"The Communists intend to recommend him for the executive leadership. He will run in the general election as faress circumstances permit."
ITEM 3 Urgent Formation of Popular Front - Asahi Shimbun - 14 Jan 46.
Translator: J. Weiller.
Full Translation:
On 4 January the directive was issued for the banishment of militarists. After so much discussion as to a reorganization

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POLITICAL SERIES: 186 (Continued)
ITEM 3 (Continued)
or the resignation en bloc, it was only on the evening of the 11 January that the fundamental decision was reached that the Cabinet would carry on by reorganization. In spite of the pressing circumstances which do not permit a single day to be wasted in dealing with questions of food and inflation, the fact that the political situation was left in such a confusion and that business was kept at a standstill that it indicates it is an error to leave the question of the bloodless revolution in the hands of the existing ruling classes, who adhere to the present statusquo. It is a natural tendency, therefore, that demands for the formation of a popular front are becoming more audible in the streets, and it is noteworthy that the present state towards which public opinion is gradually leaning makes political stabilization or economic restoration impossible.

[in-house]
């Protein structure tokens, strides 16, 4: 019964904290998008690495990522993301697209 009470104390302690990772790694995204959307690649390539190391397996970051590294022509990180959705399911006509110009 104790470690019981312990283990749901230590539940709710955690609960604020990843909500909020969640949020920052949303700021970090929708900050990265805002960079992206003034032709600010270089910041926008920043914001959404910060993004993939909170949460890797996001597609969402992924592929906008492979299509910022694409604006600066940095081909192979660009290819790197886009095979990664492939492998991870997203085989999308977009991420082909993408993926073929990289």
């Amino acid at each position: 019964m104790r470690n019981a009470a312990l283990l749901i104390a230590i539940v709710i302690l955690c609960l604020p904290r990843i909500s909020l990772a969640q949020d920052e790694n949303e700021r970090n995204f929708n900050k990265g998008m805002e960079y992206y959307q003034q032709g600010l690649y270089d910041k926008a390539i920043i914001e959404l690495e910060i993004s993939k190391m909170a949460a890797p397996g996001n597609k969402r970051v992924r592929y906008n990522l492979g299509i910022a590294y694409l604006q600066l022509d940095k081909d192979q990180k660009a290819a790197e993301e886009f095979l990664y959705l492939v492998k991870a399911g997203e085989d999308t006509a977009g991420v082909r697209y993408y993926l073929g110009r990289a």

After the SUZUKI Cabinet both the HIGASHIKUNI and SHIDEHARA Governments, formed after the termination of the war, had their raisons d'etre respectively and have filled progressive roles at the times of their formation. However, their progressiveness has a certain limit according to their standpoints, and in the end each turned reactionary after having been left behind by the current of public opinion. The cause of the compulsory reorganization of the SHIDEHARA Cabinet is in a way, the existence of several members who have come under the category of the directive, but fundamentally it could no more fulfill the progressive roles if it remained as it was. That it has turned into a stronghold for the preservation of old influences is simply testified by its endeavors during the past few days in its zealous attempt to remain in power by reorganization, and particularly to preserve bureaucratic elements of the Homo Office.